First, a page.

Thursday, April 19, 2018

A man in a story reads about Sherlock Holmes.

Upon returning home this week, I found a treat in my mailbox, a few contributor's copies of Athena Voltaire Pulp Tales, edited by Chris Murrin and illustrated by Steve Bryant. I'm lucky enough to be acquainted with Steve, the artist behind Athena, and some years back, he was nice enough to ask me to contribute a story to his planned collection. Enough time has passed since the tale's original writing that I had the joy of reading it with barely any memory of writing it, so I was doubly delighted to find my prose wasn't too bad and that the tale contained the following passage:

"Tonight Peter picked up The Sign of the Four, as he was itching to learn how old John Watson met his blonde wife Mary one more time. Dr. Watson was a worn-out bachelor in the book, much like Peter himself, and . . . ."

Well, I don't want to give away too much. Peter Mahr is a rather lonely lighthouse keeper, and he's about to get something more in the way of feminine company than he ever expected, both good and very, very bad.

It's the second time I've been asked to participate in a collection, asked by a friend before better known writers signed on. The previous time was The Baker Street Dozen, edited by Pj Doyle and E. W. McDiarmid, which eventually came to contain bits by Isaac Asimov and Dame Jean Conan Doyle. This time around, Athena Voltaire Pulp Tales has wound up featuring comic book writers like current Batman scribe Tom King and a writer whose work on comics like Supergirl and Teen Titans that I've read much of, Will Pfeifer. (So if you're about to start a collection of essays or stories, have no writers at present, but expect to get better known names by the time you're done, I'm your guy!)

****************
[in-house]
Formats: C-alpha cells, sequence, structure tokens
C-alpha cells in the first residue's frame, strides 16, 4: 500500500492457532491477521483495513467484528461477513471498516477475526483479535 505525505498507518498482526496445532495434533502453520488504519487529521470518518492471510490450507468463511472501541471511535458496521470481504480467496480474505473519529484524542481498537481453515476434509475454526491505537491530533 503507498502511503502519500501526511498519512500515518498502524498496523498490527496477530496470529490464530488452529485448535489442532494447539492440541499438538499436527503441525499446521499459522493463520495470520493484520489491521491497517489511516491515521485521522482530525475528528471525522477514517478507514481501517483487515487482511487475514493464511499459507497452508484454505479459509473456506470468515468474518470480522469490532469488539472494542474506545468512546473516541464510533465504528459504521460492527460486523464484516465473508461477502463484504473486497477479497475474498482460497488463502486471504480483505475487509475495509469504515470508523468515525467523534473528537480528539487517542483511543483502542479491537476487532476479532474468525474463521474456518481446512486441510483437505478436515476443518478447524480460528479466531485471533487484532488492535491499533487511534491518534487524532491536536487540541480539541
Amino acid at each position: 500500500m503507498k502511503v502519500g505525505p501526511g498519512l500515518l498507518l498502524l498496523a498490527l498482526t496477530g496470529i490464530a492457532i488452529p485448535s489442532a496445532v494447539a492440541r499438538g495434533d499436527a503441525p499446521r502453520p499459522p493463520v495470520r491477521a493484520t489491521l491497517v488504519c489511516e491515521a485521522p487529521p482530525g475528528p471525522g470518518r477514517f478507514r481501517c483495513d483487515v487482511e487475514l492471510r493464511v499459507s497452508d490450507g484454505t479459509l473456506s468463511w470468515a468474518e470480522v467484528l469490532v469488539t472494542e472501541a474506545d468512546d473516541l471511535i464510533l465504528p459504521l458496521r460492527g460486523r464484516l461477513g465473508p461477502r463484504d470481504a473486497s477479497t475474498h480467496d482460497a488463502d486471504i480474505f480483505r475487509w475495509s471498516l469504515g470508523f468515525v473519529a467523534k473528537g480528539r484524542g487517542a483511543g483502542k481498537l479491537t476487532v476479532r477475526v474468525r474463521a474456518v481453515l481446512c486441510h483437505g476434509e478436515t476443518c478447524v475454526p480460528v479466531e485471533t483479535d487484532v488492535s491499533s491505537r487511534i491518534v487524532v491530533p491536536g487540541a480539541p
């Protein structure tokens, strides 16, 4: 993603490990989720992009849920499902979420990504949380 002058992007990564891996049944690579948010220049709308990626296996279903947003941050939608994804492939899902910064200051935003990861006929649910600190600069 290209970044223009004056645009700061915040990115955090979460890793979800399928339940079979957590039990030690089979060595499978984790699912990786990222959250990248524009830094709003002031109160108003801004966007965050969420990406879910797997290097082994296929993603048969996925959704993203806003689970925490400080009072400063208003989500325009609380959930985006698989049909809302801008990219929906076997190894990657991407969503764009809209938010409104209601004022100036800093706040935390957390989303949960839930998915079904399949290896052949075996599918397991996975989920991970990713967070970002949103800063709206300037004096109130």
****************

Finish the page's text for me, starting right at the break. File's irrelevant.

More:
Peter Blau once spoke of an author who managed to work Sherlock Holmes into everything he wrote at some point, and I think I was remembering Peter's words when I wrote "A Song in the Night" for Steve's collection. It's a pretty good idea, really, because a.) You get a nice surprise later, and b.) It give you an excuse to promote the book in a blog whose subject matter is supposed to be Sherlock Holmes.

So consider this my sneaky plug for Athena Voltaire Pulp Tales, edited by Chris Murrin and illustrated by Steve Bryant. Not saying it has enough Sherlockian content for your Sherlock Holmes collection, but if you're into pulp anyway, it's a chance to read the rare Keefauverian non-Sherlock prose.

1 comment:

  1. Just read Ken Follett's 'The Century Trilogy' (yes, all three in a row) and he inserts mention of Sherlock Holmes several interesting ways. (I think it is Stephen King who works Holmes in to most of his writings)